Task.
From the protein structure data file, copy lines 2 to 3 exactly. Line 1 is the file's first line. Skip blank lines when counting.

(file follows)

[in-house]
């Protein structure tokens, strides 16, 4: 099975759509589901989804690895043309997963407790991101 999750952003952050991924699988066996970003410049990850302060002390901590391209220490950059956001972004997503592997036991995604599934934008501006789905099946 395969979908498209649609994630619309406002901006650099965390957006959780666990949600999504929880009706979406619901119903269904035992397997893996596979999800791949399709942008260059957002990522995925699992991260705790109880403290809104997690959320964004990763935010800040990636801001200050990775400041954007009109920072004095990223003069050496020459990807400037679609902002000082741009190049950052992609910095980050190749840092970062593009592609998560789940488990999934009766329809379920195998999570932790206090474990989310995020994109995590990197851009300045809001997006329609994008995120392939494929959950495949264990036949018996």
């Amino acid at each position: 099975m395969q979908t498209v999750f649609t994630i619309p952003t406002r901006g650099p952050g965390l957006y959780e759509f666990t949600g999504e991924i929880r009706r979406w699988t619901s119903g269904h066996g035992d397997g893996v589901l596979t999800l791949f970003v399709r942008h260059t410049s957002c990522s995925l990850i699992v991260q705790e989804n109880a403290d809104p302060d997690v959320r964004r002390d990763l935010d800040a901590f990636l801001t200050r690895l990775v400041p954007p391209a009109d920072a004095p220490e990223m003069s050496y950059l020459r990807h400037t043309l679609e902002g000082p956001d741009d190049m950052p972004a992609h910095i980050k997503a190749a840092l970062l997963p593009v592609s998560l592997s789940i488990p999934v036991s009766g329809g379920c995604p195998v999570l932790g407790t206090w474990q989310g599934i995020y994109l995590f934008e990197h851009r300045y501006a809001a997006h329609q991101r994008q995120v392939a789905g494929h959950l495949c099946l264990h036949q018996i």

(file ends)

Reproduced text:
């Protein structure tokens, strides 16, 4: 099975759509589901989804690895043309997963407790991101 999750952003952050991924699988066996970003410049990850302060002390901590391209220490950059956001972004997503592997036991995604599934934008501006789905099946 395969979908498209649609994630619309406002901006650099965390957006959780666990949600999504929880009706979406619901119903269904035992397997893996596979999800791949399709942008260059957002990522995925699992991260705790109880403290809104997690959320964004990763935010800040990636801001200050990775400041954007009109920072004095990223003069050496020459990807400037679609902002000082741009190049950052992609910095980050190749840092970062593009592609998560789940488990999934009766329809379920195998999570932790206090474990989310995020994109995590990197851009300045809001997006329609994008995120392939494929959950495949264990036949018996």
């Amino acid at each position: 099975m395969q979908t498209v999750f649609t994630i619309p952003t406002r901006g650099p952050g965390l957006y959780e759509f666990t949600g999504e991924i929880r009706r979406w699988t619901s119903g269904h066996g035992d397997g893996v589901l596979t999800l791949f970003v399709r942008h260059t410049s957002c990522s995925l990850i699992v991260q705790e989804n109880a403290d809104p302060d997690v959320r964004r002390d990763l935010d800040a901590f990636l801001t200050r690895l990775v400041p954007p391209a009109d920072a004095p220490e990223m003069s050496y950059l020459r990807h400037t043309l679609e902002g000082p956001d741009d190049m950052p972004a992609h910095i980050k997503a190749a840092l970062l997963p593009v592609s998560l592997s789940i488990p999934v036991s009766g329809g379920c995604p195998v999570l932790g407790t206090w474990q989310g599934i995020y994109l995590f934008e990197h851009r300045y501006a809001a997006h329609q991101r994008q995120v392939a789905g494929h959950l495949c099946l264990h036949q018996i």